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A plan to double food output
Dear Minister Radha Mohan Singh:

You have been provided with the huge opportunity to leave footprints on the fields of agriculture.  

We believe that India can double its agriculture production within 10 years. This would mean India producing 500 million tonnes of food grains that would facilitate exporting 200 million tonnes. We can then emerge as a strong food bowl of the world. This is not just desirable but immensely feasible.

India has been endowed with favourable conditions for achieving this quantum jump. We have large arable land; and low levels of productivity. The reasons for low productivity include the small size of land holdings and lack of application of science, technology and management. These deficiencies can be addressed and resolved.

1.    Agglomeration of land holdings: The present average size of land holdings does not lend for high productivity farming. We must consolidate land holdings to large size farms to marry technology. This can be done without alienating farm owners from ownership. Punjab and Rajasthan have already amended the Agricultural Produce Marketing Committee (APMC) Acts that provide for leasing of land over 15 years extendable by another 15 years.  Other states should follow the lead and thus liberate farming from the current problem of unviable small land holdings.

2.    Enable agri graduates to work in farms: There are 65 agriculture universities in India that turn out 11,900 graduates and post graduates a year. Most of them seek employment with government, banks or other urban occupations. Few take to farming or work in rural India. The talent wastage is simply humongous.

3.    Lack of technology: Another factor relates to the absence of technology in farming. The small size of holdings and the unprofitable nature of farming drive away the best talent from farming.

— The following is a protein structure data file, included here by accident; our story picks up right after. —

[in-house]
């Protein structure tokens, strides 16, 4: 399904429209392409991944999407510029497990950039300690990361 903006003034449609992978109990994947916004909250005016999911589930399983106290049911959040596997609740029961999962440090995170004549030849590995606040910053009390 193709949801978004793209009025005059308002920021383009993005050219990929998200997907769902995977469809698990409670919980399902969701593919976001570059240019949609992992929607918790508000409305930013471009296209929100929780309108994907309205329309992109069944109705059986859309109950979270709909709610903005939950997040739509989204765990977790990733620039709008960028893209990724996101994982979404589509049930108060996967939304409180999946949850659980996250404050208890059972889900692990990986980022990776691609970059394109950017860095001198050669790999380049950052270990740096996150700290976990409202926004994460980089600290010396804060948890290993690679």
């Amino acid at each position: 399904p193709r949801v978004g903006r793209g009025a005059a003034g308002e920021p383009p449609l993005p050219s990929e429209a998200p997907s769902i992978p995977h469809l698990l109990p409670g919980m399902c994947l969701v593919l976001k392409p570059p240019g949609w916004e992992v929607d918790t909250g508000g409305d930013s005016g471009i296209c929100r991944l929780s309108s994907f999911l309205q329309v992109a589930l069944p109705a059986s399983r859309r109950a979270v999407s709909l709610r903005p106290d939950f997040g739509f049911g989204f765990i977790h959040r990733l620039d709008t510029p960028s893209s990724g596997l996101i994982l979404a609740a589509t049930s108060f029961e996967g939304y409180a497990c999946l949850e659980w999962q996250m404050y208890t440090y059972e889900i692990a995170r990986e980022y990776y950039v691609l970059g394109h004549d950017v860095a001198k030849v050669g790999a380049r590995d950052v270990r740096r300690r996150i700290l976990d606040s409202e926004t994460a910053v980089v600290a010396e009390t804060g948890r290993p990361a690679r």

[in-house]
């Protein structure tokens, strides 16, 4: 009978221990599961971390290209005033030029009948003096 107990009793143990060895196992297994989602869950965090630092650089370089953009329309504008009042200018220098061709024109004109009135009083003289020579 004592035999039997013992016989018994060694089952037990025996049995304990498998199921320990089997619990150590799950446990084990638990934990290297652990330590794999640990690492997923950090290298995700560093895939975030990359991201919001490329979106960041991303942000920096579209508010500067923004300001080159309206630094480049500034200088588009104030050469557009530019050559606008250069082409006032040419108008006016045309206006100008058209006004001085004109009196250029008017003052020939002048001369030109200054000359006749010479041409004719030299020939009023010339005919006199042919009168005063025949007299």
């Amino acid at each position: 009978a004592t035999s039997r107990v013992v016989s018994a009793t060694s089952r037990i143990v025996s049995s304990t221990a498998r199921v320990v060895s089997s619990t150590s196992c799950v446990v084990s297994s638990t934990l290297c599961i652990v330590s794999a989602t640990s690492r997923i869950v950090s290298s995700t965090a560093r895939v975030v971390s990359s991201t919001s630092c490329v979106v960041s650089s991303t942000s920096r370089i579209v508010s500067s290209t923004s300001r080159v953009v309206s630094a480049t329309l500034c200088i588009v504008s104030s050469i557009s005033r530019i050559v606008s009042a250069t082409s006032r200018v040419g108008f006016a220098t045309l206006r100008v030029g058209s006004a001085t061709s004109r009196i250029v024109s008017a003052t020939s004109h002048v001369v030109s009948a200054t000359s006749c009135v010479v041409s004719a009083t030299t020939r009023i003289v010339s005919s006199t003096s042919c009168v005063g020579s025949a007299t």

A simple six-point program that involves application of common sense will do.

a.    Selecting the right crop: Traditionally the farmer instinctively choses rice or wheat as the default crop. This made for self-reliance but was not related to the suitability of the crop to agro climatic conditions. Remember you cannot set up a steel plant on the Marina beach.

b.    Testing and correcting soil: All farmers in developed countries do this. In India, very few farmers do this. It is extremely important to test the soil and match the crop to the characteristics of the soil. The soil needs to be corrected for salinity, acidity...

c.    Quality seeds: GIGO, aka garbage in garbage out, is equally applicable to farming. Much attention is given in developed countries to the selection of quality seeds that ensure the quality and quantity of output.

d.    Optimum use of water, nutrients: The system of flood irrigation needs quick correction. Focus is needed on getting maximum output per unit of water consumed. The present wastages in use of water and nutrients need to be avoided.

e.    Appropriate mechanisation: Farm labour is becoming scarcer. The drudgery involved in farming needs change. There is an imperative to work constantly on simple gadgets to increase productivity. Farm mechanisation should receive high attention.

f.    Holistic management: In agriculture, we continue to expect the farmer to be omniscient. He selects the crop, tends it, protects it, harvests it and markets it to a profit. He should be familiar with the changes in weather conditions and also in best marketing practices. From science to technology to management he should perform all functions effectively! Now that’s a tall order. Farming needs efficient and holistic management.

The 6-point program, combined with agglomeration of land holdings, can help achieve huge jumps in production. Unlike industry, agriculture doesn’t involve long gestation. Thus results can be achieved over the next two seasons.

Luckily demand is aplenty. China imports over 26 million tonnes of soybean from distant North and South America. This can be supplied from India. Profuse production of corn and sugarcane can also help in large-scale production of ethanol (like Brazil and US) that can save substantially on petroleum imports.

As demonstrated by Gujarat, a double-digit growth in agriculture can impact on much larger sections of the population and eliminate hunger and poverty in quick time.  The goal can be to double food output before 2022, the 75th year of independence.

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